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Crucified Lover

Jesus’ priestly mission came to a shameful, horrific end. How we explain his passion and death can either cloud Jesus’ triumph of love for us and weaken our response to his love, or it can transform us into tremendous lovers of Jesus.

Theologian Father Joseph Komonchak critiques in the January 28, 2005 issue of Commonweal the oversimplistic theological explanation of penal substitution: “Christ stepped into our place and endured the full wrath of God’s vindictive justice…to pay off the immense debt incurred by the sins of humanity.”

Mystery.  Komonchak says that this theological viewpoint neglects the fact that “the redemption involves mystery from the beginning to the end. It deals with things like evil and death, life and forgiveness.  Any theory will have to move between the supreme mystery of God, whose ways and thoughts are not ours, and the abysmal mystery of evil.”

The great danger of this long-standing theological viewpoint is that we are left with the feeling that God is a vengeful God who desired Jesus’ suffering and death. Yet scripture tells us that “God so loved the world that he gave his only son” (John3:16). Jesus was God’s Self-gift to humanity, the highest sign of God’s love for us.

Another problem is that this theological viewpoint focuses our attention on the brutality of Jesus’ passion and death. The physicality of Jesus’ suffering overshadows the spirituality of Jesus. The great love story becomes the great horror story that can hinder us from entering into Jesus’ tremendous love for us.

A further problem of penal substitution as an explanation for Jesus’ passion and death is that it turns our attention on ourselves rather than on Jesus’ great love for us and thus becomes a block to a deeper relationship with him. If we shed tears for Jesus’ agonizing suffering, let us also shed tears of joy and gratitude for his great love.

Spirit at Work. The Spirit did not abandon Jesus at his critical time. The dynamic partnership that Jesus enjoyed with the Spirit throughout his life brought out Jesus’ tremendous love for us. Mysteriously, the Spirit helped Jesus resolve the great dialectic—two opposing realities—the mysteries of God and evil through Jesus’ love and forgiveness that overcame the reign of sin and death. “A frightful evil was transformed into a transcendent good, an execution became a self-sacrifice”, says Komonchak.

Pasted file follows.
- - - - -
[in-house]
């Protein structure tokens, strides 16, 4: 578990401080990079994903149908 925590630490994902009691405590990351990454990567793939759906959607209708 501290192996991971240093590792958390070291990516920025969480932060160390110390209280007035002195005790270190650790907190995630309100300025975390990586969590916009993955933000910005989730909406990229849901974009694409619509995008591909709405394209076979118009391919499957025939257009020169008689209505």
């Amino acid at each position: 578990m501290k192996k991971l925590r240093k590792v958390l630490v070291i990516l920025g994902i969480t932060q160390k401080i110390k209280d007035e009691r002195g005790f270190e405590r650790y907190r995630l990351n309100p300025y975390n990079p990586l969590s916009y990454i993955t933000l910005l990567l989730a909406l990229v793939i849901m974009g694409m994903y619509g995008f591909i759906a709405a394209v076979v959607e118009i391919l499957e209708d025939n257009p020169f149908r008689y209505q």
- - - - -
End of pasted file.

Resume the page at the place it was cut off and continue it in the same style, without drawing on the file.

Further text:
At creation it was the Spirit who brought order out of chaos. On Calvary the Spirit continues his work of bringing order out of chaos in the reconciliation of God with humanity through Jesus’ great act of self-giving.

Love Conquers. In the end, we must ask the question thatSt. Augustine raised more than 1500 years ago. He asked: “What is the beauty we see in Christ?….The Crucified limbs? The pierced side? Or the love? When we hear that he suffered for us, what do we love? The love is loved. He loved us so that that we might love him back, and that we might love him back, he visited us with his Spirit.”

It would be helpful to imagine the love life of Jesus as he encountered his agonizing last days. Imagine Jesus going up the mountain with the apostles and being transfigured before setting out on his journey to Jerusalem and certain death. Jesus thinks to himself: “I choose to live for and with those for whom life is one long, desolate corridor with no exit sign. This is the way I’m going… If it means dying for them, I’m going that way, because I heard a voice saying, “Do something for others.”….”We’ve got some difficult days ahead. But it doesn’t matter to me now. Because I have been to the mountaintop….I just want to do God’s will…I have seen the promised land… My eyes have seen the glory of the coming of the Lord.”

These are the words of Reverend Martin Luther King who prophesized the end to his life, a life of self-giving to others. His words give us only a glimpse into the mind and heart of Jesus, the tremendous lover, the image and mirror of God, the Radical Lover.